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'That is bizarre': Ellis Genge's blunt reaction to his first-half yellow card which he followed by scoring a try with bruising carries on his return

By Liam Heagney
(Photo by David Rogers/Getty Images)

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Ellie Genge has labelled his first-half sin-binning by referee Luke Pearce as bizarre following a clear-out by the Leicester prop on Harlequins’ Jack Kenningham at a Welford Road ruck. When play initially stopped in the 27th minute on Saturday, the official brandished visiting winger Nathan Earle the yellow card for a deliberate knock-on which had prevented Nemani Nadolo from taking a pass near the try line.


However, before the referee got to restart play, Pearce was asked by TMO Tom Foley to review a breakdown intervention by Genge which had taken place prior to Earle’s deliberate knock-on. The referee was initially satisfied after reviewing the footage that nothing untoward had taken place at the ruck, but he then went on to change his mind. 

It resulted in the carding of Genge, a decision the prop forward was not at all happy with, and it led to the return of Earle as his yellow card was scrubbed out and he was cleared to play on without missing ten minutes in the bin at a time in the match where Leicester were leading 21-12 but had lost Dan Cole to the bin just a couple of minutes earlier, leaving them going down to just 13 players.

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A pent-up Genge channelled his anger excellently, though, returning from the bin just before the interval to score the Leicester bonus point try and his second of the game after he initially levelled James Lang on his first carry (Lang needed a HIA) before then burrowing past Danny Care and Marcus Smith on a pick and go at the line to score on 39 minutes. Here is how the yellow card conversation unfolded earlier between the match officials and what Genge bluntly said when he was eventually told to go off.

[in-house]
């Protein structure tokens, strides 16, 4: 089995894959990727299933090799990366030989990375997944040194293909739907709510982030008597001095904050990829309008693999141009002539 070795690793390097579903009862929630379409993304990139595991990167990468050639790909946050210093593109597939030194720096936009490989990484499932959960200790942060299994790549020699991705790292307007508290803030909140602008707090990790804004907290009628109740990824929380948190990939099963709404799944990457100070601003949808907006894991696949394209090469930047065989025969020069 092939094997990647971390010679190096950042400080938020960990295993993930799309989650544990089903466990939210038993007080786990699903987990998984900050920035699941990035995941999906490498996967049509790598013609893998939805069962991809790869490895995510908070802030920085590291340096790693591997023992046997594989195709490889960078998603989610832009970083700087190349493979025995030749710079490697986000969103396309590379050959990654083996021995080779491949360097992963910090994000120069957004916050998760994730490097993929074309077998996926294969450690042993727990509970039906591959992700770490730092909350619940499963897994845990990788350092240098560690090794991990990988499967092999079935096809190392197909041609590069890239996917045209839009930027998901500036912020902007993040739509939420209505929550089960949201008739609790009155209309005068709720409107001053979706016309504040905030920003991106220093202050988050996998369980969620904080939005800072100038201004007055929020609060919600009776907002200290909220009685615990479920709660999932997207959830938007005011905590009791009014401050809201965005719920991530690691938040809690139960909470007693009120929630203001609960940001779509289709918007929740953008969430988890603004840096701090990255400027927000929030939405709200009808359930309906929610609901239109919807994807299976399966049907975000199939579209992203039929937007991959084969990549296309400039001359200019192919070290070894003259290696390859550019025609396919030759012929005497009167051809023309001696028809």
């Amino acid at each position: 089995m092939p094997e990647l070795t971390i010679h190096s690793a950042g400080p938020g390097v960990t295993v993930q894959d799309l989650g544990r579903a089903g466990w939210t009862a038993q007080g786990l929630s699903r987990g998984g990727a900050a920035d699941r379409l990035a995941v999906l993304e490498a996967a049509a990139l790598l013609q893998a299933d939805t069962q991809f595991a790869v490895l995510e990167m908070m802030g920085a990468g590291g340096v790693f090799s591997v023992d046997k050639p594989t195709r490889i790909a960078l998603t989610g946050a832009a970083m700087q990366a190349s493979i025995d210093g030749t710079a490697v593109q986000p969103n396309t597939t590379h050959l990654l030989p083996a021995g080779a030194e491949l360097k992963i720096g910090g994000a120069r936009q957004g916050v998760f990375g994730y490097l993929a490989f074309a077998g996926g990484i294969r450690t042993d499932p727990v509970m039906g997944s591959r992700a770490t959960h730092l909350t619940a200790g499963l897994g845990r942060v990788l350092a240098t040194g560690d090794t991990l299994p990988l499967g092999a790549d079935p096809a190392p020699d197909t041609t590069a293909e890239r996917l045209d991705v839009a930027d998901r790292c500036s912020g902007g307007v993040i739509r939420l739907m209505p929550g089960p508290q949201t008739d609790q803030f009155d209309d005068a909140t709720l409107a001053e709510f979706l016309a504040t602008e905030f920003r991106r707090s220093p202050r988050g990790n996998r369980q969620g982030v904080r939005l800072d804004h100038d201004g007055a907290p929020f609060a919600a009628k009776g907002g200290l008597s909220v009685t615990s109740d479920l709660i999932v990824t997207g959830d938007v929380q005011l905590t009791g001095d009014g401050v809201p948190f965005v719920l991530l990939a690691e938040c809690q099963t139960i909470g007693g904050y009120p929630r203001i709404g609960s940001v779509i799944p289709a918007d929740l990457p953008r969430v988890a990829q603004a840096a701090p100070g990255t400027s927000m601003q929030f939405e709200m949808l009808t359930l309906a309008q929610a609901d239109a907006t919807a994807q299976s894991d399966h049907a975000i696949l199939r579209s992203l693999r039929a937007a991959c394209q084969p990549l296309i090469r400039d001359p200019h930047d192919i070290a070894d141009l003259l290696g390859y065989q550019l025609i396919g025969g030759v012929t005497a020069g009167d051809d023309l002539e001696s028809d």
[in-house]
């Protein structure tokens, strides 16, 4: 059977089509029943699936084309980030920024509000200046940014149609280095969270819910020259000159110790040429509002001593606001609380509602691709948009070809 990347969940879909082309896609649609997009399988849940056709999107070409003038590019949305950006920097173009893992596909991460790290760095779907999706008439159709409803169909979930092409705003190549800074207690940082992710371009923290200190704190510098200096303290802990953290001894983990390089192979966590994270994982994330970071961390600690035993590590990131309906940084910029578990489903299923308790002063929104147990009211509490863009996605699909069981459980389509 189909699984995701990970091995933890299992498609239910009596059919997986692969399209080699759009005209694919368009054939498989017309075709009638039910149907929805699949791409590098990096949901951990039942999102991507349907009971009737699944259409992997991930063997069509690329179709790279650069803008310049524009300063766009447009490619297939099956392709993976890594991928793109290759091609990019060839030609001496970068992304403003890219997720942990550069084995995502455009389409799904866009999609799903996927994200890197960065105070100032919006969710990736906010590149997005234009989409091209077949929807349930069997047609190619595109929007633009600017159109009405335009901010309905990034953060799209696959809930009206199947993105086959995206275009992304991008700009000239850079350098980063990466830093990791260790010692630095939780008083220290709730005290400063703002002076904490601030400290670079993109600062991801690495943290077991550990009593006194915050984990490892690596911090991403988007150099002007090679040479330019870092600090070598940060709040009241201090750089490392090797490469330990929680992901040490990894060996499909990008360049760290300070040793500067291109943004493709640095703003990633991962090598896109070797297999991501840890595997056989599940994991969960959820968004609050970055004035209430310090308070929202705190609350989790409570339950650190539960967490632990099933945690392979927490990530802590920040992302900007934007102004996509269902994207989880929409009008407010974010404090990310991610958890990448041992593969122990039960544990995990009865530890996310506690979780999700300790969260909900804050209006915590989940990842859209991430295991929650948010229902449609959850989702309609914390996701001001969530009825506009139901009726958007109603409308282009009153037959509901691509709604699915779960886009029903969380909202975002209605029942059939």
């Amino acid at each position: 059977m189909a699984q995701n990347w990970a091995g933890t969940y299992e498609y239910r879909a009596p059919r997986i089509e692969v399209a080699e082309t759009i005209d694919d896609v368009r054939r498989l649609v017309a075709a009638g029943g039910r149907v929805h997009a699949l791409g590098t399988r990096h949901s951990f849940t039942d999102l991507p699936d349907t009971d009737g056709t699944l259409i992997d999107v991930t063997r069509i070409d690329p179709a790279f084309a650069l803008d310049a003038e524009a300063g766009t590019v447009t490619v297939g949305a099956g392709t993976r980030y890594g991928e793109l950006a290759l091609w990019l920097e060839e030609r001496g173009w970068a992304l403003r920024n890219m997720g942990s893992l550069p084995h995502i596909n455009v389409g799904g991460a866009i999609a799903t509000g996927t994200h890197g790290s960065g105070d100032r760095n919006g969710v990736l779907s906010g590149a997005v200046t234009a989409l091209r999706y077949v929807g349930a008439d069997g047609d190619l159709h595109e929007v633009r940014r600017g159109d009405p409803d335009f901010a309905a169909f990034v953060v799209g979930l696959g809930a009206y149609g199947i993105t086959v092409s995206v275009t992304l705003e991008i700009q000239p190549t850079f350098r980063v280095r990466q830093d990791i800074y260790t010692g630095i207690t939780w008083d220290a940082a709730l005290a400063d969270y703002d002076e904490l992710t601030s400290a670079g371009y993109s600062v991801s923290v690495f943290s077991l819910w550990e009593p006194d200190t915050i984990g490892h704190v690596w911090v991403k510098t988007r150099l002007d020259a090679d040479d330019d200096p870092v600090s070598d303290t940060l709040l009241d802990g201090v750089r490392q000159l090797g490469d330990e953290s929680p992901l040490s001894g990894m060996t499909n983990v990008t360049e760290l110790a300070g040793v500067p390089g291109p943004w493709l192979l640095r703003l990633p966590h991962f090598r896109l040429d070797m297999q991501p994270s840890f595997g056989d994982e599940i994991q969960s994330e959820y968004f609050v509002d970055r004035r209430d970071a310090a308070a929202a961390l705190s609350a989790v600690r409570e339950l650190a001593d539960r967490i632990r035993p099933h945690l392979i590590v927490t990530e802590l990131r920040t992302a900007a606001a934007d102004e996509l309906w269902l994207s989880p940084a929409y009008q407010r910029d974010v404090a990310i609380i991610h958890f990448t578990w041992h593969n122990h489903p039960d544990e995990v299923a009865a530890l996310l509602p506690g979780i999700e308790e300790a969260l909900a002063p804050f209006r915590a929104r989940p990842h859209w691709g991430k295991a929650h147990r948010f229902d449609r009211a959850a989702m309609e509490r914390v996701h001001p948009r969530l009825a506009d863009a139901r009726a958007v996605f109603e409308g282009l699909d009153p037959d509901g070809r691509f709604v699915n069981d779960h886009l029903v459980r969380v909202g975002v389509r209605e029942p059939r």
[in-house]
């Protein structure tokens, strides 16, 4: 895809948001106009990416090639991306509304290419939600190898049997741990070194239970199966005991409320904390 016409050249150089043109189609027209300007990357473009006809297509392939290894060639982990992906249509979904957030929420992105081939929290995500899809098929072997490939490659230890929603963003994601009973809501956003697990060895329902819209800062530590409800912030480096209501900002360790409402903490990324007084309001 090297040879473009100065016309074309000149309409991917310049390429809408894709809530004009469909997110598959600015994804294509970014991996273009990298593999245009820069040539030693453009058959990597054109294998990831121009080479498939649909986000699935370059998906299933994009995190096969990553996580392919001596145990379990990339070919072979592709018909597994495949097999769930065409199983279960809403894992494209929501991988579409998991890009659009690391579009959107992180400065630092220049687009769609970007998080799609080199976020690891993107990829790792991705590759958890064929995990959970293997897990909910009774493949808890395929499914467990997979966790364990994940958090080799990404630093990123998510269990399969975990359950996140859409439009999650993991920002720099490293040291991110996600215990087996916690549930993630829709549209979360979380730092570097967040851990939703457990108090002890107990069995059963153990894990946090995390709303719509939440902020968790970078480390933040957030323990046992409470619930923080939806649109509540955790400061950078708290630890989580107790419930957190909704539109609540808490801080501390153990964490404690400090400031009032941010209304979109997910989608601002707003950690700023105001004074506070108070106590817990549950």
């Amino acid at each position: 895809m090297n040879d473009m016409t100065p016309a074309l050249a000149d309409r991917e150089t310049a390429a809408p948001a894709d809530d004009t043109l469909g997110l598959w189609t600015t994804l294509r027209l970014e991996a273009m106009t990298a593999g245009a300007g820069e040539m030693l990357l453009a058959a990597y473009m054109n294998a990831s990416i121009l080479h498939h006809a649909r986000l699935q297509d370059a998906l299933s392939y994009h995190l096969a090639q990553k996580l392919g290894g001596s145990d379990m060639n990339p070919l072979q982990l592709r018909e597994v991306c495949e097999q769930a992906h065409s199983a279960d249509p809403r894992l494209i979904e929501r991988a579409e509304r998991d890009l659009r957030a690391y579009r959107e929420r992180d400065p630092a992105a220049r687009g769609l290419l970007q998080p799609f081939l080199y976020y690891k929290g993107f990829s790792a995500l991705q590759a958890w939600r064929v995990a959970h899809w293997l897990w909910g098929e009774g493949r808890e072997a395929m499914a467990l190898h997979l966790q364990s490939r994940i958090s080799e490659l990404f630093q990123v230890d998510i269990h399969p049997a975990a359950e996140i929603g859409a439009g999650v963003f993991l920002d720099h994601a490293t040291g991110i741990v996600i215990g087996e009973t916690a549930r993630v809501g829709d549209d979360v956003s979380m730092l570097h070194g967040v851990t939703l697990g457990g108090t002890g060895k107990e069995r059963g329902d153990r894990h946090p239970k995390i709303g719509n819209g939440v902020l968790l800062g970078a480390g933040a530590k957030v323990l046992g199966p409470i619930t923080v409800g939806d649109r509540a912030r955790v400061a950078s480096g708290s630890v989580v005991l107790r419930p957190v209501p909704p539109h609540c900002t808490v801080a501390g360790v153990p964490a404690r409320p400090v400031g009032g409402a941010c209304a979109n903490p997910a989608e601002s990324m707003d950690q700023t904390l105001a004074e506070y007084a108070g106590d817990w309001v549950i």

TMO FOLEY: I am about to show you a clear-out by Leicester No1. We’re just going to throw it up on the screen now.  

REFEREE PEARCE: Time off, please. Tom, we are seeing angles from the one side which possibly makes it look a little bit worse. Can we see a camera from this side of the field because we might see the actions of Genge that is he going into to wrap and clear the man out?


FOLEY: The clear-out live from my side looked a good legal clear-out. 

PEARCE: He is just a little unfortunate that he scraped past his head on the right side. Let’s just have another look just to box this off.   

FOLEY: We are just trying to find that angle. Here’s it comes. 

PEARCE: His arms are on the leg and the body so clearly that side is play on, so it is just on that far side that we need to make sure that we are being accurate enough.


FOLEY: There is a clear attempt to grasp, that is what we are saying, so we are just going to check the contact. 

PEARCE: Tom, my initial view here is that we are playing on because the far side camera is absolutely fine. He brushes past his head, he hasn’t aimed deliberately to smack the guy in the head. So my initial view is to play on, boys. 

FOLEY: Luke, there is clear contact with the head. I understand that it is a legal attempt to clear out but there is contact with the head with the right arm of Leicester No1.   

PEARCE: So this clearly can’t be play on because there is contact with the head. 

FOLEY: I don’t believe it to be a high degree of danger.

PEARCE: It’s not reckless, it’s not overly dangerous but there is contact with the head so we are talking a yellow card, aren’t we? 

FOLEY: Yes. 

PEARCE: So No1, please.

FOLEY: That happens before the deliberate knock-on as well, just be aware.

PEARCE: Can we line the Quins player up to come back on because this all happened before the deliberate knock-on?

PEARCE TO GENGE: Your effort is almost good enough but your right arm does clock him in the head, so that is a yellow card. It’s not a red. 

GENGE: That is bizarre.

PEARCE: I understand but it is a yellow card. 


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